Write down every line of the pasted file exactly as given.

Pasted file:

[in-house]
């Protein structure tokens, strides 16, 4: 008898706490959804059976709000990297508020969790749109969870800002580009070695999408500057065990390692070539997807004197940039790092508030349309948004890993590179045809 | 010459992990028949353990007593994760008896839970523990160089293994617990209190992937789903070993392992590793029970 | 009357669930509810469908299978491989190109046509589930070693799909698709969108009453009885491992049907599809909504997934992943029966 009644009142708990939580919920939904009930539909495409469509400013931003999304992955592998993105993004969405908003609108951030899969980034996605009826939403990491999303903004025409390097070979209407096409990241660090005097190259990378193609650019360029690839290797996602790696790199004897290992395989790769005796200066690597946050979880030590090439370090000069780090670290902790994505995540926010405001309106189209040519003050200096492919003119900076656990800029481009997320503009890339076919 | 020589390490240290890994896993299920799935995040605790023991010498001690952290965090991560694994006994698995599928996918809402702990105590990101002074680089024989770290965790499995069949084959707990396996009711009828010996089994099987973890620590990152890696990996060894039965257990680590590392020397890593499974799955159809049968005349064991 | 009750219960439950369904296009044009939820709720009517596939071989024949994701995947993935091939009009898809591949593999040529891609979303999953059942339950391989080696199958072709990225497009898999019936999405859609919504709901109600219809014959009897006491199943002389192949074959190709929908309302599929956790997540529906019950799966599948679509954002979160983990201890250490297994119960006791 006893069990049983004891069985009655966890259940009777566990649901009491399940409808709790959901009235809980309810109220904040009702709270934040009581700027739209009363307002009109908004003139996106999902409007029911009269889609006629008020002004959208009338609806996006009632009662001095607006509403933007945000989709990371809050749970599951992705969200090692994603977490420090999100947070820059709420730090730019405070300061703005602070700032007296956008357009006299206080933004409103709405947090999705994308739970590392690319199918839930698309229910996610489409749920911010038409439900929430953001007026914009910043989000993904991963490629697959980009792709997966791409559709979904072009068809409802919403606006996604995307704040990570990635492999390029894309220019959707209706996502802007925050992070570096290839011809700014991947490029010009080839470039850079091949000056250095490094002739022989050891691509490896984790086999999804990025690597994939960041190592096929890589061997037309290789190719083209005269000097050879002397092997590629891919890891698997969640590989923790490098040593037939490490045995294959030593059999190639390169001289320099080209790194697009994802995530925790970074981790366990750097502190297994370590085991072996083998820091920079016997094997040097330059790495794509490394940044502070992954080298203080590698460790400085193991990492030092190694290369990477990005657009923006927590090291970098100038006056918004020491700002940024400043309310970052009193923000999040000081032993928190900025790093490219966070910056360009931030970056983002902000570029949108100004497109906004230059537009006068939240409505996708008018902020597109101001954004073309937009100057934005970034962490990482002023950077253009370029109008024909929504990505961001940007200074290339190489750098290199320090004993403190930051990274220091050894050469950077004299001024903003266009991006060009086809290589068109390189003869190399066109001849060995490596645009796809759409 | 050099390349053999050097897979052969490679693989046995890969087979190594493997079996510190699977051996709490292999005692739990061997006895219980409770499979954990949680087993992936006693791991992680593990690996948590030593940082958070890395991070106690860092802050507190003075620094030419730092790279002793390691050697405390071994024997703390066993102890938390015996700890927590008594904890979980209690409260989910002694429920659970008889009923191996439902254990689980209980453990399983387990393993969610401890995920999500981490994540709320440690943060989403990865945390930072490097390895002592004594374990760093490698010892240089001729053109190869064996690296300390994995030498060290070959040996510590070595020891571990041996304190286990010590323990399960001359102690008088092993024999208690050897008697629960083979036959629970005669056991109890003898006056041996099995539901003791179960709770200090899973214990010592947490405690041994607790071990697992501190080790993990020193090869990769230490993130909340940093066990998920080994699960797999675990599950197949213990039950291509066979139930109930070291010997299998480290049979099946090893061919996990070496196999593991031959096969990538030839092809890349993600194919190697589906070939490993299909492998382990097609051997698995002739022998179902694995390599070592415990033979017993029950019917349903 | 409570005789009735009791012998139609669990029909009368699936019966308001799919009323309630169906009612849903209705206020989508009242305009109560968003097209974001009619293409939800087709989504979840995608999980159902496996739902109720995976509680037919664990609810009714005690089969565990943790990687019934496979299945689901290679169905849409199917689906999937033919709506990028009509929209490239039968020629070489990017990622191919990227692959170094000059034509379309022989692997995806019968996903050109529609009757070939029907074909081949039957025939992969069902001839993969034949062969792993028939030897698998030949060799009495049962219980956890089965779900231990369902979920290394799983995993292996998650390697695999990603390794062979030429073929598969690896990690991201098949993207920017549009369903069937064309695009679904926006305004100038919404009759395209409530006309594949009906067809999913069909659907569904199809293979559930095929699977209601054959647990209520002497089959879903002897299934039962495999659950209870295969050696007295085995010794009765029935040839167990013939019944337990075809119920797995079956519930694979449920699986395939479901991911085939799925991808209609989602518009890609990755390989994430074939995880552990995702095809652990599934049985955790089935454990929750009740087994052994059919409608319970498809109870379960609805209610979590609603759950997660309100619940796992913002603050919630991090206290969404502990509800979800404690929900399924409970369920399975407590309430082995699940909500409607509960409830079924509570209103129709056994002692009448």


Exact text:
[in-house]
């Protein structure tokens, strides 16, 4: 008898706490959804059976709000990297508020969790749109969870800002580009070695999408500057065990390692070539997807004197940039790092508030349309948004890993590179045809 | 010459992990028949353990007593994760008896839970523990160089293994617990209190992937789903070993392992590793029970 | 009357669930509810469908299978491989190109046509589930070693799909698709969108009453009885491992049907599809909504997934992943029966 009644009142708990939580919920939904009930539909495409469509400013931003999304992955592998993105993004969405908003609108951030899969980034996605009826939403990491999303903004025409390097070979209407096409990241660090005097190259990378193609650019360029690839290797996602790696790199004897290992395989790769005796200066690597946050979880030590090439370090000069780090670290902790994505995540926010405001309106189209040519003050200096492919003119900076656990800029481009997320503009890339076919 | 020589390490240290890994896993299920799935995040605790023991010498001690952290965090991560694994006994698995599928996918809402702990105590990101002074680089024989770290965790499995069949084959707990396996009711009828010996089994099987973890620590990152890696990996060894039965257990680590590392020397890593499974799955159809049968005349064991 | 009750219960439950369904296009044009939820709720009517596939071989024949994701995947993935091939009009898809591949593999040529891609979303999953059942339950391989080696199958072709990225497009898999019936999405859609919504709901109600219809014959009897006491199943002389192949074959190709929908309302599929956790997540529906019950799966599948679509954002979160983990201890250490297994119960006791 006893069990049983004891069985009655966890259940009777566990649901009491399940409808709790959901009235809980309810109220904040009702709270934040009581700027739209009363307002009109908004003139996106999902409007029911009269889609006629008020002004959208009338609806996006009632009662001095607006509403933007945000989709990371809050749970599951992705969200090692994603977490420090999100947070820059709420730090730019405070300061703005602070700032007296956008357009006299206080933004409103709405947090999705994308739970590392690319199918839930698309229910996610489409749920911010038409439900929430953001007026914009910043989000993904991963490629697959980009792709997966791409559709979904072009068809409802919403606006996604995307704040990570990635492999390029894309220019959707209706996502802007925050992070570096290839011809700014991947490029010009080839470039850079091949000056250095490094002739022989050891691509490896984790086999999804990025690597994939960041190592096929890589061997037309290789190719083209005269000097050879002397092997590629891919890891698997969640590989923790490098040593037939490490045995294959030593059999190639390169001289320099080209790194697009994802995530925790970074981790366990750097502190297994370590085991072996083998820091920079016997094997040097330059790495794509490394940044502070992954080298203080590698460790400085193991990492030092190694290369990477990005657009923006927590090291970098100038006056918004020491700002940024400043309310970052009193923000999040000081032993928190900025790093490219966070910056360009931030970056983002902000570029949108100004497109906004230059537009006068939240409505996708008018902020597109101001954004073309937009100057934005970034962490990482002023950077253009370029109008024909929504990505961001940007200074290339190489750098290199320090004993403190930051990274220091050894050469950077004299001024903003266009991006060009086809290589068109390189003869190399066109001849060995490596645009796809759409 | 050099390349053999050097897979052969490679693989046995890969087979190594493997079996510190699977051996709490292999005692739990061997006895219980409770499979954990949680087993992936006693791991992680593990690996948590030593940082958070890395991070106690860092802050507190003075620094030419730092790279002793390691050697405390071994024997703390066993102890938390015996700890927590008594904890979980209690409260989910002694429920659970008889009923191996439902254990689980209980453990399983387990393993969610401890995920999500981490994540709320440690943060989403990865945390930072490097390895002592004594374990760093490698010892240089001729053109190869064996690296300390994995030498060290070959040996510590070595020891571990041996304190286990010590323990399960001359102690008088092993024999208690050897008697629960083979036959629970005669056991109890003898006056041996099995539901003791179960709770200090899973214990010592947490405690041994607790071990697992501190080790993990020193090869990769230490993130909340940093066990998920080994699960797999675990599950197949213990039950291509066979139930109930070291010997299998480290049979099946090893061919996990070496196999593991031959096969990538030839092809890349993600194919190697589906070939490993299909492998382990097609051997698995002739022998179902694995390599070592415990033979017993029950019917349903 | 409570005789009735009791012998139609669990029909009368699936019966308001799919009323309630169906009612849903209705206020989508009242305009109560968003097209974001009619293409939800087709989504979840995608999980159902496996739902109720995976509680037919664990609810009714005690089969565990943790990687019934496979299945689901290679169905849409199917689906999937033919709506990028009509929209490239039968020629070489990017990622191919990227692959170094000059034509379309022989692997995806019968996903050109529609009757070939029907074909081949039957025939992969069902001839993969034949062969792993028939030897698998030949060799009495049962219980956890089965779900231990369902979920290394799983995993292996998650390697695999990603390794062979030429073929598969690896990690991201098949993207920017549009369903069937064309695009679904926006305004100038919404009759395209409530006309594949009906067809999913069909659907569904199809293979559930095929699977209601054959647990209520002497089959879903002897299934039962495999659950209870295969050696007295085995010794009765029935040839167990013939019944337990075809119920797995079956519930694979449920699986395939479901991911085939799925991808209609989602518009890609990755390989994430074939995880552990995702095809652990599934049985955790089935454990929750009740087994052994059919409608319970498809109870379960609805209610979590609603759950997660309100619940796992913002603050919630991090206290969404502990509800979800404690929900399924409970369920399975407590309430082995699940909500409607509960409830079924509570209103129709056994002692009448």